And yet, attractive as Augustus’ laws may have seemed on paper, they failed. Roman senators circumvented them by appealing to the emperor for granting the ius trium liberorum to even single individuals as favors. A letter from Pliny, a late first-century Roman senator, survives, asking the emperor Trajan for this privilege for his unmarried friend Suetonius, the imperial biographer. And Roman women, first-century CE literature and anecdotal evidence suggests, were no more virtuous and baby-loving than they had been before Augustus’ legislations. In fact, in the new genre of Latin literature of the Augustan age, the love elegy, poets like Ovid, Propertius, and Tibullus glorified illicit relationships with married women and courtesans. And surviving as part of the Tibullan corpus is a short series of love elegies by a woman, Sulpicia. Scholars disagree as to whether Sulpicia actually existed, or if a male poet (e.g., Tibullus himself) wrote in her voice. But the larger point stands: Augustan love poetry is full of passion, none of it grounded in marital relationships.

(Auguste Vinchon, Propertius and Cynthia at Tivoli)

Scholars of Roman elegy have argued that the entire genre was born as rebellion against Augustus’ moral legislations. One of Ovid’s other works, The Art of Love, is effectively a how-to rape manual, and may have been the reason for the poet’s exile to an undesirable location on the edges of the empire. In a nutshell, a strict top-down approach to regulating marriage and morality backfired in Roman society at large. It didn’t work even in Augustus’ own household, as he had to exile his own daughter from Rome for her serial adulterous indiscretions. Moral legislation apparently was not the answer to encouraging better societal morals and, most important of all, increasing the birthrate.

But if, mirabile dictu, government-imposed carrot or stick policies do not make people want to have more babies, what might? The pro-life movement has focused on reducing or eliminating abortions, but that effort overlooks average families that perhaps would like to have more children, but for some reason do not. Why do they not have more children, and what might encourage them to change their minds? A surprising answer comes from a fascinating case in Seattle. When Dan Price, the CEO of one Seattle company, raised the minimum annual wages of all employees to $70,000, effectively doubling the salaries of some, not only did the company’s employee retention rates and happiness go up dramatically, but so did birthrates. And lest one think that there is no significant statistical causality here, we are talking about a ten-fold increase in the annual number of births to employees. When asked how he managed to balance the company budget with all these pay increases, Price responded that he took a one-million-dollar pay cut himself. Sometimes the answer really is that simple.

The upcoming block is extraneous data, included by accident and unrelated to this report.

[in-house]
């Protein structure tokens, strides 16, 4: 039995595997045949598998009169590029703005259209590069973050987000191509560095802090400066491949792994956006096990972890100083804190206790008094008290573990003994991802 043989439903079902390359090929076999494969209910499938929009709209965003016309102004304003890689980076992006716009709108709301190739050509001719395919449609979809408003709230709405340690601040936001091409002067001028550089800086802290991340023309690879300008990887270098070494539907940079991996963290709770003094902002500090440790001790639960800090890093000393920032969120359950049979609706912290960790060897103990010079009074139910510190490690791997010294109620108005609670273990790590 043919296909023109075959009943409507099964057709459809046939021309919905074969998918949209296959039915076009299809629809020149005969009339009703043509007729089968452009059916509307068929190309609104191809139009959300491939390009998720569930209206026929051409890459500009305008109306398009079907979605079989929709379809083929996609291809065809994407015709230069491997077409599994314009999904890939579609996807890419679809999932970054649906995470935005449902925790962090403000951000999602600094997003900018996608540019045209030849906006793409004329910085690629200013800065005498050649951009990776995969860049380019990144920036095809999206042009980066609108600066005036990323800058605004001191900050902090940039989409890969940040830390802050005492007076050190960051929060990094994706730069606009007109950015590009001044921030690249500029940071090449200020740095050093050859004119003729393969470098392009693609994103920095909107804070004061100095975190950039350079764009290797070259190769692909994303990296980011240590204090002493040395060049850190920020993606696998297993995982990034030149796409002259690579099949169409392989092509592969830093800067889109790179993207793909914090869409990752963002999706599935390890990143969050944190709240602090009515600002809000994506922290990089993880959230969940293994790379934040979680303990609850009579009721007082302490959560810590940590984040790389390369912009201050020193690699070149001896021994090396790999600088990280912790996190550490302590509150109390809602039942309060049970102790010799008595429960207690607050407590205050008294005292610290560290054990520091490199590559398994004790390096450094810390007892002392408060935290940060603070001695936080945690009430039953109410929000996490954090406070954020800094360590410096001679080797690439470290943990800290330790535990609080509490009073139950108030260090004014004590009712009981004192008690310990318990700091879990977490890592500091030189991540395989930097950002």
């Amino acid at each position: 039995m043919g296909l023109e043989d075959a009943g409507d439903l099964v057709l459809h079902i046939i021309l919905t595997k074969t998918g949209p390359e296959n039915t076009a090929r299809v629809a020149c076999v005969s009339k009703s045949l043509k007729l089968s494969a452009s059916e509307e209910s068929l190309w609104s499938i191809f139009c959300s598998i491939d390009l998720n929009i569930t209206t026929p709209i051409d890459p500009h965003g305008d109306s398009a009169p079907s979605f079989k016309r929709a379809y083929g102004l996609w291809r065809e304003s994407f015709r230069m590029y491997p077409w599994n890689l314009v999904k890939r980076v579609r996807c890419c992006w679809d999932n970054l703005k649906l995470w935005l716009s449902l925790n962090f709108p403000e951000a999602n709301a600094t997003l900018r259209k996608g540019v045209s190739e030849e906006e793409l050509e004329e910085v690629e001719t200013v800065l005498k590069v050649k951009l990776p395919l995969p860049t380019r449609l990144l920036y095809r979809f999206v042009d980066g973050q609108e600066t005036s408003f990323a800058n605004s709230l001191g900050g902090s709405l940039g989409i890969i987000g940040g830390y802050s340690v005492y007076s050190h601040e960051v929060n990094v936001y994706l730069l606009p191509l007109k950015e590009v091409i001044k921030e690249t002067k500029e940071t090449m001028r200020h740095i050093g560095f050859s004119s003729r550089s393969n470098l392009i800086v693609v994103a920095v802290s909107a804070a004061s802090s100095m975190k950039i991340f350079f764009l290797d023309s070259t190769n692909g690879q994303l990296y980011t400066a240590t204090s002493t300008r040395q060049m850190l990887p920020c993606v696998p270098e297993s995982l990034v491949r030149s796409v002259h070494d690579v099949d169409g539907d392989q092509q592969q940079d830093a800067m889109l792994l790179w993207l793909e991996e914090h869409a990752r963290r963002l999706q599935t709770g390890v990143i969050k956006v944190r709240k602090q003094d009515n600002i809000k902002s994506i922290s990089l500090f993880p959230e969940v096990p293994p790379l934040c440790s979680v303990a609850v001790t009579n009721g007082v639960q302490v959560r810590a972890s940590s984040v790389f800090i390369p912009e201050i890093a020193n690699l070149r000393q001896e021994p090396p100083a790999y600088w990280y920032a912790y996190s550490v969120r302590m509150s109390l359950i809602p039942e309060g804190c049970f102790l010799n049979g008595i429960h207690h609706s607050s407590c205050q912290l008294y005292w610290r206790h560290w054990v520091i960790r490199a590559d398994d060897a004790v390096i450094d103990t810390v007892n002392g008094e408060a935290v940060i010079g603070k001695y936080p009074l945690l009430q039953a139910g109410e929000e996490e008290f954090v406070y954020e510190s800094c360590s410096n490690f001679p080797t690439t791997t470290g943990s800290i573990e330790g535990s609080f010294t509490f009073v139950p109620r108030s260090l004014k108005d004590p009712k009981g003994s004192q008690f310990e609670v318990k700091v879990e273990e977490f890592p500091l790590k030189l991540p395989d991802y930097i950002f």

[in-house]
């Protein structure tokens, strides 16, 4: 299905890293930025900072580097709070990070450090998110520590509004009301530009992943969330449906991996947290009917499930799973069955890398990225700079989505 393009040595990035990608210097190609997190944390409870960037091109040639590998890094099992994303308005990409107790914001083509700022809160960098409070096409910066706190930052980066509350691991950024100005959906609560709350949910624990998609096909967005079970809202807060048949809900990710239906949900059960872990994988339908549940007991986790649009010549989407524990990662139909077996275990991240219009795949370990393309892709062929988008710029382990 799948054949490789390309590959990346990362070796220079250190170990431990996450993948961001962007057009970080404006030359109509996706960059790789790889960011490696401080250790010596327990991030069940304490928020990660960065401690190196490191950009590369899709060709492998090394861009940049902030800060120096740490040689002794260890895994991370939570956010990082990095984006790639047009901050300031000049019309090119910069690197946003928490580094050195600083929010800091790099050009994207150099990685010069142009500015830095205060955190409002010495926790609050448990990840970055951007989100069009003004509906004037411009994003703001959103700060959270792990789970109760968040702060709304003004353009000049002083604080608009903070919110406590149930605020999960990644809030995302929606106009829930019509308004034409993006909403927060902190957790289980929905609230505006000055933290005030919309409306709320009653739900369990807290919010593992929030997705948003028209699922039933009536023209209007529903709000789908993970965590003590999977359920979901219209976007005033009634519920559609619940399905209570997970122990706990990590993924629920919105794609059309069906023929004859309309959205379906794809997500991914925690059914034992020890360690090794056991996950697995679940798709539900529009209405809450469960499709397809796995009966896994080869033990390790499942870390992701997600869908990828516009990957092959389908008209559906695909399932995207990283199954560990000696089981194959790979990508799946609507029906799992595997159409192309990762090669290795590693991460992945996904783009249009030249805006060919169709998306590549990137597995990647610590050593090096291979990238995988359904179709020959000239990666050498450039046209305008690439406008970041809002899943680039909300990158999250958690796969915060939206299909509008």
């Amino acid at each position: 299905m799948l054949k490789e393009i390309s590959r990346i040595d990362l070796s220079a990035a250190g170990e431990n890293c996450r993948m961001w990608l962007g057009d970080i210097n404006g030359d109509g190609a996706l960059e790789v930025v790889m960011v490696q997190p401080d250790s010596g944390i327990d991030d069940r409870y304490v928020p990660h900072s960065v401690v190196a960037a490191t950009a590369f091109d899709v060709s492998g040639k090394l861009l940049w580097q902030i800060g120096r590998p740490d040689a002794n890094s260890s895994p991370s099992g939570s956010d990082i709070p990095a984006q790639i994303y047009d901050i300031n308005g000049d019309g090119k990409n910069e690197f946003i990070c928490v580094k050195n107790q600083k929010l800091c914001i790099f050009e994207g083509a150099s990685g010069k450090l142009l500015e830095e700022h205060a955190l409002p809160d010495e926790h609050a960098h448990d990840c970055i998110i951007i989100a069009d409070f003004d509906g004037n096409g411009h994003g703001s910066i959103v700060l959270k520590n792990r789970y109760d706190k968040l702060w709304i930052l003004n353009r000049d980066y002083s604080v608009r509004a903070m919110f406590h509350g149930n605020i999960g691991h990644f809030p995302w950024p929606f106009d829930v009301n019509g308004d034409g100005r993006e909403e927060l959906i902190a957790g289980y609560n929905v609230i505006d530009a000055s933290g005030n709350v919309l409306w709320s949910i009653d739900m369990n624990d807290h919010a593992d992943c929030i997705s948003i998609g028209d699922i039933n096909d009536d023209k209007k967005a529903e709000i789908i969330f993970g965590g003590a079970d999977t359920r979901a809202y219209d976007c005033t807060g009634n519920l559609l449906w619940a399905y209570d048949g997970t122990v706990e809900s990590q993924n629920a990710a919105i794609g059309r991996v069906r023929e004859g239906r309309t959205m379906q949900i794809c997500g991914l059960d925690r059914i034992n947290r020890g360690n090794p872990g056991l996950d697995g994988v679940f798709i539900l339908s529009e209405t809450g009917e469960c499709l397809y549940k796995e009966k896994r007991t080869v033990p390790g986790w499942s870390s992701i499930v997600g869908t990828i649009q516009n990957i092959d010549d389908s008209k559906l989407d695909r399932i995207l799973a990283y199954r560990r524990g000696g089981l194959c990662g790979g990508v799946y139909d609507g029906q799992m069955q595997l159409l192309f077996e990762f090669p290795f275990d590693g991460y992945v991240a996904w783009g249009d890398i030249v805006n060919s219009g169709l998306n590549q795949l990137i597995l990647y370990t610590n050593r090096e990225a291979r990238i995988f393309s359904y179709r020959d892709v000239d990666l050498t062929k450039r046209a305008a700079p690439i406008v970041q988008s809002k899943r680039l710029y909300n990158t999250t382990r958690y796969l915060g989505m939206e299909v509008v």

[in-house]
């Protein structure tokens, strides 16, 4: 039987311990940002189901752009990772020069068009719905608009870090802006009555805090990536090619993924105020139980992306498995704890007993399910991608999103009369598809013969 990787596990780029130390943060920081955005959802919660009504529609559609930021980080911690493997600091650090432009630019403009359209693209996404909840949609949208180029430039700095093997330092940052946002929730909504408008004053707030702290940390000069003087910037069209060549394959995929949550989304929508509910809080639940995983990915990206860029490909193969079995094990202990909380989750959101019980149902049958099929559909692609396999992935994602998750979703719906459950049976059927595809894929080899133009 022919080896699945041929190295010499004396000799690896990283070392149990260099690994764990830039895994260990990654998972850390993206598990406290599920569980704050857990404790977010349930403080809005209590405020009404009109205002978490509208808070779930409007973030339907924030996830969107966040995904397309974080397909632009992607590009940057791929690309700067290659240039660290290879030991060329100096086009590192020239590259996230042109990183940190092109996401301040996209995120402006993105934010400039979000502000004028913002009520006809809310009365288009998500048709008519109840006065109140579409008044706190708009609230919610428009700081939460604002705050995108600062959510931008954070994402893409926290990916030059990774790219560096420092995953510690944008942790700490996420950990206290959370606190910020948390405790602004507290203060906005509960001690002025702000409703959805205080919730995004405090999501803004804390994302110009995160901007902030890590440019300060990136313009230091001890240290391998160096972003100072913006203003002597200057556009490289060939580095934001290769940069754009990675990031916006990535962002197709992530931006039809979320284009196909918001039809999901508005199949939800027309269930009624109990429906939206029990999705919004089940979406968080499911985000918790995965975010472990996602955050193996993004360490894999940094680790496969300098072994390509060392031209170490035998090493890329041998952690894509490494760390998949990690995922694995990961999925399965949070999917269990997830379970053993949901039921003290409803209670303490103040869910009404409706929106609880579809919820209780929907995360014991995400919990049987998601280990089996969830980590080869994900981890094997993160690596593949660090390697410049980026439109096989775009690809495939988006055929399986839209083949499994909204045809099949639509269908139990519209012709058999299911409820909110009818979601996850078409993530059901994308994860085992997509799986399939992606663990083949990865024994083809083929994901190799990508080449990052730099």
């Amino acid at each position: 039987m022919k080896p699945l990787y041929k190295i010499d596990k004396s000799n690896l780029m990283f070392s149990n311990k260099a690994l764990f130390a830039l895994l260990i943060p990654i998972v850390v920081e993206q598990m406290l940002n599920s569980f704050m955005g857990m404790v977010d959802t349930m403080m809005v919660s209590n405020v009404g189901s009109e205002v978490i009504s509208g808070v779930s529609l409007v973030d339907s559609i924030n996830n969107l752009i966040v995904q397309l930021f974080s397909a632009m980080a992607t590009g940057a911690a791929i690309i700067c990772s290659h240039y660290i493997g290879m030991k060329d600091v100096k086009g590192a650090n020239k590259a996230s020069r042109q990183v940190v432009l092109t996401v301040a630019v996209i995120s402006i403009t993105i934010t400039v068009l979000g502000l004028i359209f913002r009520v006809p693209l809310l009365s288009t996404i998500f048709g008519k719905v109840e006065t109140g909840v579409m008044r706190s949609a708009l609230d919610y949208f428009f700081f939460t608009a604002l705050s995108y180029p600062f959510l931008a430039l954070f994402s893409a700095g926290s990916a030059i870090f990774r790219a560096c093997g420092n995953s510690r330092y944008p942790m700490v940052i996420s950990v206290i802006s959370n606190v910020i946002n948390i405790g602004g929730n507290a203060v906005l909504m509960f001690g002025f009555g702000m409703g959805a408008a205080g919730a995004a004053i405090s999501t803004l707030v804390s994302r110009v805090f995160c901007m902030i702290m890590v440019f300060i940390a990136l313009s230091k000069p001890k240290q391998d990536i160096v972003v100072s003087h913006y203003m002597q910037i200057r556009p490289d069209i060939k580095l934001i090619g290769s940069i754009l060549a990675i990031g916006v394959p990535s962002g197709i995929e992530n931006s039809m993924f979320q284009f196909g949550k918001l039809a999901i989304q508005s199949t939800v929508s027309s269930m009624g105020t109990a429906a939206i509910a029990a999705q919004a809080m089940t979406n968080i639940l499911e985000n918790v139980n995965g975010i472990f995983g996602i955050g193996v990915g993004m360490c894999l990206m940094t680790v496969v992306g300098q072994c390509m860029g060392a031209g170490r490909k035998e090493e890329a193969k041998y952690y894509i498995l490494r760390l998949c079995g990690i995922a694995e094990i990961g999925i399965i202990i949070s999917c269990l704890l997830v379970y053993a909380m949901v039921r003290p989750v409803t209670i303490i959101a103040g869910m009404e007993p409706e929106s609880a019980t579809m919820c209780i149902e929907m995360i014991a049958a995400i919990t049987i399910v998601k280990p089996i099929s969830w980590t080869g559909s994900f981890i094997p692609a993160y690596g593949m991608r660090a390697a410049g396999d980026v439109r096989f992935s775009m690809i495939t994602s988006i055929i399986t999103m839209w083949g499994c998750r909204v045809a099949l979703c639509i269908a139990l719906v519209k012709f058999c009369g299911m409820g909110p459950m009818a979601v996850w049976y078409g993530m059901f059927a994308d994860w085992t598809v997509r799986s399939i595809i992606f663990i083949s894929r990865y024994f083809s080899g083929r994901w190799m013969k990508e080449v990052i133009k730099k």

Price has been surprised that the success of his company’s experiment has not led others to follow suit. But for anyone concerned about the national decline in births, and especially for pro-life Christians who would like to see the US reverse this decline, this is a case study worth considering in setting policies or, even more important, in encouraging business leaders to consider their own role in national birthrate trends. The salaries of CEOs in the past twenty years, after all, have far outpaced those of their employees, and Price’s experiment shows how this can be either the cause of a problem or a solution to it. Furthermore, a remarkably high number of evangelical Christians continue to oppose such measures as federally subsidized health insurance and a living wage for all American workers. And yet it is these measures, ultimately, that prove to be the most pro-life policies of all.

This piece was written by a mother of three children.